History 111 - US History I - Erik Altenbernd, PhD
|Course:||US History I|
|Professor:||Erik Altenbernd, PhD|
|Course Length:||16 week|
|Textbook Title:||This is a Zero-Textbook-Cost (ZTC) class which means the textbooks assigned in this class can be accessed for free. 1. Joseph L. Locke and Ben Wright, ed., The American Yawp: A Massively Collaborative Open U.S. History Textbook, Volume I: To 1877 (2019). ISBN: 9781503603715 (paperback edition). NOTE: To access this book for free, copy and paste the following web address---https://www.americanyawp.com---or search the web using the title of the book and the editors’ names. The address above directs you to the homepage for the textbook, which lists the chapters for volumes one and two of the book. Scroll down past the book chapters to the bottom of homepage to find the links to the PDF versions of the book and click on the link titled “Vol. I” to download the PDF of volume two for free. Print and digital formats of the book can be purchased or rented through the COC bookstore but purchasing or renting the book is optional and therefore not required. 2. Jonathan Earle, John Brown’s Raid on Harpers Ferry: A Brief History with Documents (2008). ISBN: 9780312392802. NOTE: Multiple copies of this book are on reserve—and, thus, accessible for free—at the Valencia campus library. Print and digital formats of the book can be purchased or rented through the COC bookstore but purchasing or renting the book is optional and therefore not required. Additional readings will be distributed electronically via Canvas.|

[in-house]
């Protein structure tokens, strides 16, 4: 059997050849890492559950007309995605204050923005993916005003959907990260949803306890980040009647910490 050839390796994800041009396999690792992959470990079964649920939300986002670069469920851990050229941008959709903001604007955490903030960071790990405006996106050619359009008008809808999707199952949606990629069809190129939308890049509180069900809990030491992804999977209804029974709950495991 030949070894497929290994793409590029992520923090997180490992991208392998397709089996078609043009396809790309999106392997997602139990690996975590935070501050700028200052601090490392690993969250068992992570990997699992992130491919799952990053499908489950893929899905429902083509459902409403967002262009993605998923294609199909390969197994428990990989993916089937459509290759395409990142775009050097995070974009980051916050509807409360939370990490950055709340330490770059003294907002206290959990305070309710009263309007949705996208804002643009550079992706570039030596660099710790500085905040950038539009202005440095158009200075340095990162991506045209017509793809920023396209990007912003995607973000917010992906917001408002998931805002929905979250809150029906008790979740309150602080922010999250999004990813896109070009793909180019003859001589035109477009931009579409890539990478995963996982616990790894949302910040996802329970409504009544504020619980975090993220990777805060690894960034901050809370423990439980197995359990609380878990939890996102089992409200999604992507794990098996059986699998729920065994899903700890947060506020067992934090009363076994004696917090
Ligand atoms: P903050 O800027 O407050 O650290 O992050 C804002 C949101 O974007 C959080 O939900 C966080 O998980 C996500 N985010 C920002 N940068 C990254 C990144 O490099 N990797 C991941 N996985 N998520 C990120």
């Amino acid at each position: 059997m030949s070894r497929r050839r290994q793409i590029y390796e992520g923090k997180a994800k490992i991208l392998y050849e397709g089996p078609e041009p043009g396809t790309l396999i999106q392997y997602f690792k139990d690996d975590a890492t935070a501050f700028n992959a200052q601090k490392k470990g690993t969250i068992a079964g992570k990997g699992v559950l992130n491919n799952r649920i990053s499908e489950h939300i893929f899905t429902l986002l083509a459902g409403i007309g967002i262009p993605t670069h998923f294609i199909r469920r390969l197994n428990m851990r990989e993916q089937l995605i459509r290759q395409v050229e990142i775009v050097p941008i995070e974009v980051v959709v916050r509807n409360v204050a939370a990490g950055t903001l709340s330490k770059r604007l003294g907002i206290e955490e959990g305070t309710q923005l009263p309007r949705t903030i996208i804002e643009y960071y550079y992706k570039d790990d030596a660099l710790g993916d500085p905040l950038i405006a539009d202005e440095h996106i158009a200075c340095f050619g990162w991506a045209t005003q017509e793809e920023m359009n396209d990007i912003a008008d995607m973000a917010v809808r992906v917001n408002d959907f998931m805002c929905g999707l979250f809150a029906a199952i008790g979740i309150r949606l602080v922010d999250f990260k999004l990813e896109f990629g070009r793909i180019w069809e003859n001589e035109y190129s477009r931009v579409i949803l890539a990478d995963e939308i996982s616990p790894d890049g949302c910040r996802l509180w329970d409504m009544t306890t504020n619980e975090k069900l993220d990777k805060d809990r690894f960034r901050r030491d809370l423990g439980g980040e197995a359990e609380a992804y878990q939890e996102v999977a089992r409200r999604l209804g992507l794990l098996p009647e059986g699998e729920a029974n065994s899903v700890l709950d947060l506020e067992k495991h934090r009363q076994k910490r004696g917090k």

|Types of Assessments:||Description and summary writings (200-300 words) Online discussions (200-600 words) Film analysis essays (500-600 words) Midterm essay (approx. 1000 words) Final essay (approx. 1500 words)|